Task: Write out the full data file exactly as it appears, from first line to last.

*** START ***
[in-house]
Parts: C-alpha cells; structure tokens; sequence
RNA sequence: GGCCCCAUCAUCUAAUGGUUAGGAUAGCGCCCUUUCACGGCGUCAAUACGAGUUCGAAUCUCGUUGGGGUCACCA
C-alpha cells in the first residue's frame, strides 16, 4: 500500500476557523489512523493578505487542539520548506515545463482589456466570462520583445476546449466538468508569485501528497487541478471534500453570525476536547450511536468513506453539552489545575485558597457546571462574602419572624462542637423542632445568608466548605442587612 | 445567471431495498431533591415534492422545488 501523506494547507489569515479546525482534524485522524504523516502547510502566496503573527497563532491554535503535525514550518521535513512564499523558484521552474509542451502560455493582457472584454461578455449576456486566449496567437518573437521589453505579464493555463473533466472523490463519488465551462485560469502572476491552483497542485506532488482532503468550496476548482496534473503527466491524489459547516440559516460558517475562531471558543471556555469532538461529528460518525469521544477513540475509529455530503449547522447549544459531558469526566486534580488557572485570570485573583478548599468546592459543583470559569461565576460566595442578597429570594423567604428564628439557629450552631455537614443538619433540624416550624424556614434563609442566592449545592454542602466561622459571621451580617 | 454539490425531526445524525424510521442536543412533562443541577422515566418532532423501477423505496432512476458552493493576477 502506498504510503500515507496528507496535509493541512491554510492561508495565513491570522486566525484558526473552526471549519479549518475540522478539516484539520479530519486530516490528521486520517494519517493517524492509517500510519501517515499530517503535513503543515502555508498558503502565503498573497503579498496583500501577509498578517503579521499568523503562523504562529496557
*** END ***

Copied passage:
[in-house]
Parts: C-alpha cells; structure tokens; sequence
RNA sequence: GGCCCCAUCAUCUAAUGGUUAGGAUAGCGCCCUUUCACGGCGUCAAUACGAGUUCGAAUCUCGUUGGGGUCACCA
C-alpha cells in the first residue's frame, strides 16, 4: 500500500476557523489512523493578505487542539520548506515545463482589456466570462520583445476546449466538468508569485501528497487541478471534500453570525476536547450511536468513506453539552489545575485558597457546571462574602419572624462542637423542632445568608466548605442587612 | 445567471431495498431533591415534492422545488 501523506494547507489569515479546525482534524485522524504523516502547510502566496503573527497563532491554535503535525514550518521535513512564499523558484521552474509542451502560455493582457472584454461578455449576456486566449496567437518573437521589453505579464493555463473533466472523490463519488465551462485560469502572476491552483497542485506532488482532503468550496476548482496534473503527466491524489459547516440559516460558517475562531471558543471556555469532538461529528460518525469521544477513540475509529455530503449547522447549544459531558469526566486534580488557572485570570485573583478548599468546592459543583470559569461565576460566595442578597429570594423567604428564628439557629450552631455537614443538619433540624416550624424556614434563609442566592449545592454542602466561622459571621451580617 | 454539490425531526445524525424510521442536543412533562443541577422515566418532532423501477423505496432512476458552493493576477 502506498504510503500515507496528507496535509493541512491554510492561508495565513491570522486566525484558526473552526471549519479549518475540522478539516484539520479530519486530516490528521486520517494519517493517524492509517500510519501517515499530517503535513503543515502555508498558503502565503498573497503579498496583500501577509498578517503579521499568523503562523504562529496557